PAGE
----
without treatment and his condition worsened. He filled out
additional requests for dental care and filed grievances. He
was told repeatedly that he was on the list to be seen. Dr.
Pearcy finally saw Whitfield on February 19, 2019.
Whitfield's medical records show that Dr. Pearcy repaired
tooth number three with resin at this visit. ECF 40-2 at 2.
According to Whitfield, Dr. Pearcy told him that there was a
crack in his filling, and he placed a filling on top of the
old one. ECF 1-1 at 32. It fell out the same day.
Id. He filed a health-care request on March 8, 2019,
because he was still in pain. Id. In response, a
health care staff member wrote, “[w]e just saw you on
2-19-19 but, I have added your name to the WCU list
to Whitfield's dental records, Dr. Pearcy saw Whitfield
again on May 21, 2019. ECF 40-2 at 2. However, in May, Dr.
Pearcy did not address tooth number three (the tooth that was
restored in February). Rather, Dr. Pearcy performed an
amalgam restoration of tooth number thirteen. And, on
September 24, 2019, Dr. Pearcy saw Whitfield again, this time
to repair tooth number nineteen with resin. Id. Two
months later, Whitfield was seen by a nurse for tooth pain.
ECF 40-3. At that visit, Whitfield indicated that his
“tooth was hurting and had a bump” and when he
pushed on it, “pus and blood came out.”
Id. He was provided with both Tylenol and
amoxicillin. Id. When he complained about a broken
tooth or filling, Dr. Percy saw Whitfield again on December
3, 2019. ECF 40-2 at 2. At this visit, Dr. Pearcy repaired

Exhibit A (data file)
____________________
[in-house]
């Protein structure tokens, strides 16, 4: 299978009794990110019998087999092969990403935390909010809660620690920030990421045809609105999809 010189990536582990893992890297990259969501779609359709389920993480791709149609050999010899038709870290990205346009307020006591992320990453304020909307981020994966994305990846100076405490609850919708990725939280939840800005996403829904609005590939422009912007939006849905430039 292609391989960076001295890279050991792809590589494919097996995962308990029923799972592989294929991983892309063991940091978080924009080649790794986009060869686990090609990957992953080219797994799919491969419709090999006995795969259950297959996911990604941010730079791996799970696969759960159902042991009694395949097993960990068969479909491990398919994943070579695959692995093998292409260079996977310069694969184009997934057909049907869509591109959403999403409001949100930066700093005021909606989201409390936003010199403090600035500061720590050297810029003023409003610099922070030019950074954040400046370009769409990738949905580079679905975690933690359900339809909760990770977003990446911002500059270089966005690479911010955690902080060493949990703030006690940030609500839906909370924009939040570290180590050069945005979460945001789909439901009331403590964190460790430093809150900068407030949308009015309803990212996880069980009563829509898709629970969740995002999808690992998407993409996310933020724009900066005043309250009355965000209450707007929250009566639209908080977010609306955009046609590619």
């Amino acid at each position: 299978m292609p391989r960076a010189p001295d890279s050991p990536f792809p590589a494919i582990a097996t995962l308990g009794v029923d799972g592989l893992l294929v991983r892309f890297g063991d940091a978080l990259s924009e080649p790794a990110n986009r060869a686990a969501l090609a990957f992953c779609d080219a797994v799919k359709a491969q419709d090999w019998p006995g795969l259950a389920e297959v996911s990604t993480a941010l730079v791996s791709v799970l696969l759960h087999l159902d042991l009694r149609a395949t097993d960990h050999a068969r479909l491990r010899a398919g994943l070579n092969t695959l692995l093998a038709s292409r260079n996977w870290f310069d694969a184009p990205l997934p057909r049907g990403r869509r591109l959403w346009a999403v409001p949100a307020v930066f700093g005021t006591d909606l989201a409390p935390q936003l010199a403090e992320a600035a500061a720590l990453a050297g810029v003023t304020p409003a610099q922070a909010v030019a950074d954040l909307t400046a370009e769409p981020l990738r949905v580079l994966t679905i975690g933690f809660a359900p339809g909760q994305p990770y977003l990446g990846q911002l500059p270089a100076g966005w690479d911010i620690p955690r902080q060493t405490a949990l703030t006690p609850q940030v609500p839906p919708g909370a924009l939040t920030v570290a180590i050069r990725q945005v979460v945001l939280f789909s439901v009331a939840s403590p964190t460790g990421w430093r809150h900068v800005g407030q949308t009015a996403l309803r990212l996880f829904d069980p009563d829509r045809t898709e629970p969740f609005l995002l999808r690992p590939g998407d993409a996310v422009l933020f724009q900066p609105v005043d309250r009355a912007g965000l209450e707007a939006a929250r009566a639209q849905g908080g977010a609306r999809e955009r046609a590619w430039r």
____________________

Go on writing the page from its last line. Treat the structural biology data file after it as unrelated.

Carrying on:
tooth number nineteen with an amalgam filling. Id.
Whitfield believes that a tooth should have been pulled or,
alternatively, a root canal should have been performed at
this visit. However, it is unclear if Whitfield believes that
tooth number three needed additional attention or if it is
tooth number nineteen (the tooth that was filled on December
3, 2019) that he believes should have been addressed
differently. There is no indication in the record that
Whitfield has had ongoing problem with tooth number nineteen
after the December 3, 2019, filling. But it is unclear
whether the problem with tooth number three dating back to
February of 2019 was ever addressed, and if it was not
addressed, why it was not addressed.
Whitfield is seeking an appointment with an outside dentist
and an order directing that Dr. Pearcy be provided with the
equipment necessary to perform his duties adequately,
including an x-ray machine. “[T]he Constitution is not
a medical code that mandates specific medical
treatment.” Snipes v. DeTella, 95 F.3d 586,